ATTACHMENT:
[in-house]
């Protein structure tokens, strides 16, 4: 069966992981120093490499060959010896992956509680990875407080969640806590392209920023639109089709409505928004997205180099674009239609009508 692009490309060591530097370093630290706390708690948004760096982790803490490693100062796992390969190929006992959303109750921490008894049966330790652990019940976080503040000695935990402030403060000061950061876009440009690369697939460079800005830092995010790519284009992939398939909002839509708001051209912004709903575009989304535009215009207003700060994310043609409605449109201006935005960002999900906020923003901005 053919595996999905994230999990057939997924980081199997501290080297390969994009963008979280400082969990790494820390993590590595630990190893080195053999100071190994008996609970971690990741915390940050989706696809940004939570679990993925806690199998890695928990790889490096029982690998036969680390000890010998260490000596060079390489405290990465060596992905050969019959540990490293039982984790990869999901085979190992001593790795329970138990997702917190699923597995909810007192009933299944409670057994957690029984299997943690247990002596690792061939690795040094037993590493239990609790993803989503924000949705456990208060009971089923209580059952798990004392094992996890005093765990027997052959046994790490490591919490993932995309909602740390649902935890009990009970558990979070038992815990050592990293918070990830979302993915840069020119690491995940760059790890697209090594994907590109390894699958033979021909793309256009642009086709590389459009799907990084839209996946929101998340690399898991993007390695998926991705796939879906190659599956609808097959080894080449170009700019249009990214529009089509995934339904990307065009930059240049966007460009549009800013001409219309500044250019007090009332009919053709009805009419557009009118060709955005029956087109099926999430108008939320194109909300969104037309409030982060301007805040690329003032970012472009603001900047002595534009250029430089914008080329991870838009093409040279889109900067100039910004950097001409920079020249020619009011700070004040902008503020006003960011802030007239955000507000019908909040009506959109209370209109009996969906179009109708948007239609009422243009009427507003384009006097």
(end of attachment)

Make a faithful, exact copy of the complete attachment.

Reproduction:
[in-house]
């Protein structure tokens, strides 16, 4: 069966992981120093490499060959010896992956509680990875407080969640806590392209920023639109089709409505928004997205180099674009239609009508 692009490309060591530097370093630290706390708690948004760096982790803490490693100062796992390969190929006992959303109750921490008894049966330790652990019940976080503040000695935990402030403060000061950061876009440009690369697939460079800005830092995010790519284009992939398939909002839509708001051209912004709903575009989304535009215009207003700060994310043609409605449109201006935005960002999900906020923003901005 053919595996999905994230999990057939997924980081199997501290080297390969994009963008979280400082969990790494820390993590590595630990190893080195053999100071190994008996609970971690990741915390940050989706696809940004939570679990993925806690199998890695928990790889490096029982690998036969680390000890010998260490000596060079390489405290990465060596992905050969019959540990490293039982984790990869999901085979190992001593790795329970138990997702917190699923597995909810007192009933299944409670057994957690029984299997943690247990002596690792061939690795040094037993590493239990609790993803989503924000949705456990208060009971089923209580059952798990004392094992996890005093765990027997052959046994790490490591919490993932995309909602740390649902935890009990009970558990979070038992815990050592990293918070990830979302993915840069020119690491995940760059790890697209090594994907590109390894699958033979021909793309256009642009086709590389459009799907990084839209996946929101998340690399898991993007390695998926991705796939879906190659599956609808097959080894080449170009700019249009990214529009089509995934339904990307065009930059240049966007460009549009800013001409219309500044250019007090009332009919053709009805009419557009009118060709955005029956087109099926999430108008939320194109909300969104037309409030982060301007805040690329003032970012472009603001900047002595534009250029430089914008080329991870838009093409040279889109900067100039910004950097001409920079020249020619009011700070004040902008503020006003960011802030007239955000507000019908909040009506959109209370209109009996969906179009109708948007239609009422243009009427507003384009006097």